Stereotypically atypical

Jamie Camping

Everybody knows that people who are into aviation are rich. They’re spoiled, self-absorbed, 1%-ers who have no regard for what it takes to get by in the real world. Heck, airplanes cost hundreds of thousands of dollars, and that’s just for the small ones. Yep, pilots and aircraft owners are filthy rich scum who do nothing but sponge off the poor and the middle class so they can live out their dreams in luxurious splendor.

That’s a common perspective, you have to admit. If you fly, or wish to fly, you’ve heard it time and again. But you’ve also noticed that your personal experience doesn’t quite match up with the classic stereotype of what this aviation crowd is supposed to be. [Read more…]

Go green in 2015 – fly

They came in droves. From all corners of the globe they flowed into rural Wisconsin filling every hotel room for 100 miles. Houses were rented, tents were pitched, and brats found their way onto the grill. AirVenture was the event. Aviation was the draw. Solid connections between people was the end result.

It was spectacular, simply spectacular, on every level.

Of course when humans gather in large numbers, transit comes into play. Thousands upon thousands of people piled into cars, climbed onto motorcycles, and slid into cockpits for a trip of a dozen miles, or a hundred, or a thousand. That has an impact on our ecology, as well as the economy. [Read more…]

Growing GA is as simple as 1, 2, 3

AOPA Flying Club

The first flying club I ever came across was in Winter Haven, Florida. I was a newly minted flight instructor back then and moved to town for my first flying job.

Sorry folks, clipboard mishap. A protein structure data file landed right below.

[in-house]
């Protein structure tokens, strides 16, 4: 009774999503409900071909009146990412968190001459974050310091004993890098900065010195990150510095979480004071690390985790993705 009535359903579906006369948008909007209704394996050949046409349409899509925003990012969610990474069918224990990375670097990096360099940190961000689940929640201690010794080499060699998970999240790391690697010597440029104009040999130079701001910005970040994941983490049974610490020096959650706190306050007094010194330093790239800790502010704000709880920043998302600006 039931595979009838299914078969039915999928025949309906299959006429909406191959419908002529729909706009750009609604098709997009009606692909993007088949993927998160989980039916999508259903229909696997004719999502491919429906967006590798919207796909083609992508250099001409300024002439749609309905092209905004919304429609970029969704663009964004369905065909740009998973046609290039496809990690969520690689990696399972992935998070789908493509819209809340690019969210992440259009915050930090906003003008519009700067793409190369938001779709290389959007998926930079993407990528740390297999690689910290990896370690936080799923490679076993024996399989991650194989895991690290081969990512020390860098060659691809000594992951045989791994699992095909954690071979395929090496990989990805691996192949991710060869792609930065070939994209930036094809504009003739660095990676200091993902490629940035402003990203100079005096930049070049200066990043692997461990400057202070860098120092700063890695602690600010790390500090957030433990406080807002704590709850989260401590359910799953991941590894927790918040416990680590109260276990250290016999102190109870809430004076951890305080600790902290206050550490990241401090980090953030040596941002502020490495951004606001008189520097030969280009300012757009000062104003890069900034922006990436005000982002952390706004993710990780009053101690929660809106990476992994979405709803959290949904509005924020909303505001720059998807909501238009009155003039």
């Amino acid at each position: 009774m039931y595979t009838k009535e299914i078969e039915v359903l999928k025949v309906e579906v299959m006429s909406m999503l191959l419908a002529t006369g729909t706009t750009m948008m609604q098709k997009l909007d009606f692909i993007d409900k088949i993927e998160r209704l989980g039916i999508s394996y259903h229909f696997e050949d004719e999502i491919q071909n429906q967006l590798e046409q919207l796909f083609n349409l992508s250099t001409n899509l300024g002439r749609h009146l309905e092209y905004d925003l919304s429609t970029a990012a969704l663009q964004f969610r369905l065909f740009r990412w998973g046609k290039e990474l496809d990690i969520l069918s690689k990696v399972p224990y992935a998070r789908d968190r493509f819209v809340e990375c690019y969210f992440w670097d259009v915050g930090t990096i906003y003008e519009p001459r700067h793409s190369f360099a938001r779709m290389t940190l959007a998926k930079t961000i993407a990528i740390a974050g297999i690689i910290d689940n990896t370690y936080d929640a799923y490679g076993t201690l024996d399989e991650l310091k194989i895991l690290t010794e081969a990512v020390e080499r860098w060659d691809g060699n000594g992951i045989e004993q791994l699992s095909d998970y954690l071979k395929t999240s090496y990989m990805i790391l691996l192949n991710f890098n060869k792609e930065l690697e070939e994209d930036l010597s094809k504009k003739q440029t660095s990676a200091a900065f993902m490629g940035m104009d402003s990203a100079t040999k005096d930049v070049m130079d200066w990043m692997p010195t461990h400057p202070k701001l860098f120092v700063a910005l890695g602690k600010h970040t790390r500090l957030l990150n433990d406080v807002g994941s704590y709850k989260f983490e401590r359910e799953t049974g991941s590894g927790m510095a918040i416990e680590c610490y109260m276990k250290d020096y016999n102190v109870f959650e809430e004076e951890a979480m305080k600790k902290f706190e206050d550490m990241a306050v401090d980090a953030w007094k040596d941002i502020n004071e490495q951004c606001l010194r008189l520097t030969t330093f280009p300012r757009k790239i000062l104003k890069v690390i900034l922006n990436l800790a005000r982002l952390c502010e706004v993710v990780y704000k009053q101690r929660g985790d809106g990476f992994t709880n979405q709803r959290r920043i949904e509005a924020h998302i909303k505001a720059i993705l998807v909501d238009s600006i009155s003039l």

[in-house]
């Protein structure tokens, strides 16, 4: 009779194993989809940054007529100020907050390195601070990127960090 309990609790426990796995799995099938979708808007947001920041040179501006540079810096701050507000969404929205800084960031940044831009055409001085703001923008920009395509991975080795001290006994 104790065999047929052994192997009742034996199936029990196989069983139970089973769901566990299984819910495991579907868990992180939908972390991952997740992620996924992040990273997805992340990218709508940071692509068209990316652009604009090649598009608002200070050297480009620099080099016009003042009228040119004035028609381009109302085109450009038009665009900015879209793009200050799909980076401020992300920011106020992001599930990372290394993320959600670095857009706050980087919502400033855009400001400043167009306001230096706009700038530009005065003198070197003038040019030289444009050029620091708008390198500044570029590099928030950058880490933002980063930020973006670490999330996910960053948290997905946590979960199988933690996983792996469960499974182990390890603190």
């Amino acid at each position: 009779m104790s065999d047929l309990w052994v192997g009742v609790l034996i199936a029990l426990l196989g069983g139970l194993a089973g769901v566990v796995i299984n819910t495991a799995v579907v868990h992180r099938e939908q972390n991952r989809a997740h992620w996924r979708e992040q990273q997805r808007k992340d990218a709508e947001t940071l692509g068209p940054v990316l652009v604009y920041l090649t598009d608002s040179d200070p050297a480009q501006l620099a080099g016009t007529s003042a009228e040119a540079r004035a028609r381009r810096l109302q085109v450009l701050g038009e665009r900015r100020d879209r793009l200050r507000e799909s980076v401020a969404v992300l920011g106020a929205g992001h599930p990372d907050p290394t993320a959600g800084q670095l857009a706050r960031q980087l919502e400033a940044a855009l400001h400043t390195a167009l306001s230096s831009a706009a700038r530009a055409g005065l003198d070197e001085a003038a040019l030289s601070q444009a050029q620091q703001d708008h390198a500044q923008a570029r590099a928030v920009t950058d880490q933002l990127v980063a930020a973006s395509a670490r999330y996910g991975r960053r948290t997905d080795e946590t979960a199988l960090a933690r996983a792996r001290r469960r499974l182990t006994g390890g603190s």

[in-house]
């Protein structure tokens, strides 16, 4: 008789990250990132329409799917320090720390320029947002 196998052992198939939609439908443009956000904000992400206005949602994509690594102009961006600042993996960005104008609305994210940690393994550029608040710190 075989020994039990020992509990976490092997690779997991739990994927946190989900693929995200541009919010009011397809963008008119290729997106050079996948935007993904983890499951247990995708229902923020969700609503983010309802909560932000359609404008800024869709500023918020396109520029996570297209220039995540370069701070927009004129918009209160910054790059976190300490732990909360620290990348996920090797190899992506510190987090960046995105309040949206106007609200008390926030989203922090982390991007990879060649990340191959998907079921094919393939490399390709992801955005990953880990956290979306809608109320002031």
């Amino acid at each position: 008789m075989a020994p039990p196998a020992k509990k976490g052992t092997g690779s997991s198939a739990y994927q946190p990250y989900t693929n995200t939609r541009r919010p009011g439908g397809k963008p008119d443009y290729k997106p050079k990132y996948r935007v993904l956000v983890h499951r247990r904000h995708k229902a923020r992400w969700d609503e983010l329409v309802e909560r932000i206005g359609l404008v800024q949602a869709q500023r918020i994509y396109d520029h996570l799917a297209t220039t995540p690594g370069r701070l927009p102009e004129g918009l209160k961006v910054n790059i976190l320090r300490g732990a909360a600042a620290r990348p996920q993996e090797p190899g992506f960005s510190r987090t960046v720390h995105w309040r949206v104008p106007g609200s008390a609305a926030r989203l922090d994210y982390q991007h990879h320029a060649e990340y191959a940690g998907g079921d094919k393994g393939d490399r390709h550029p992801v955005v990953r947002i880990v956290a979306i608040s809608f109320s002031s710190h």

The club was based on a taildragger, a Champ as I recall, although time may have affected my memory on that point. It might have been a Cub. No matter. There was a club. It was successful.

Eventually that club disbanded. I’m sure there were multiple reasons, certainly one of those reasons that many of the members had purchased aircraft of their own. [Read more…]

Check your bias at the hangar door

DonaldTrump

There is sometimes a vast disparity between how we see ourselves and how others see us. Generally, we’re kind to ourselves. We understand our inner angst, pat ourselves on the back for being so compassionate, and bear the scars of our emotional baggage with considerable grace. Then again, we may be perceived as bitter, wimpy, and consistently afraid of commitment.

A fascinating example of this tendency can be found in Bernard Goldberg’s 2001 expose “Bias.”

The subtitle of the book says a lot. “A CBS insider exposes how the media distort the news.” That’s powerful stuff. It’s incendiary. [Read more…]

Fair warning for Negative Ned and Nancy

Hands on training augments theoretical lessons taught in school. Each of these high school students is a certificated pilot, and having the opportunity to rebuild the engine you’ll be flying behind is a priceless gift – to say nothing of the donation of the airplane itself.

There’s a change coming in general aviation. It’s starting small, but it’s growing and if you haven’t seen the effects personally, you almost certainly will in the very near future.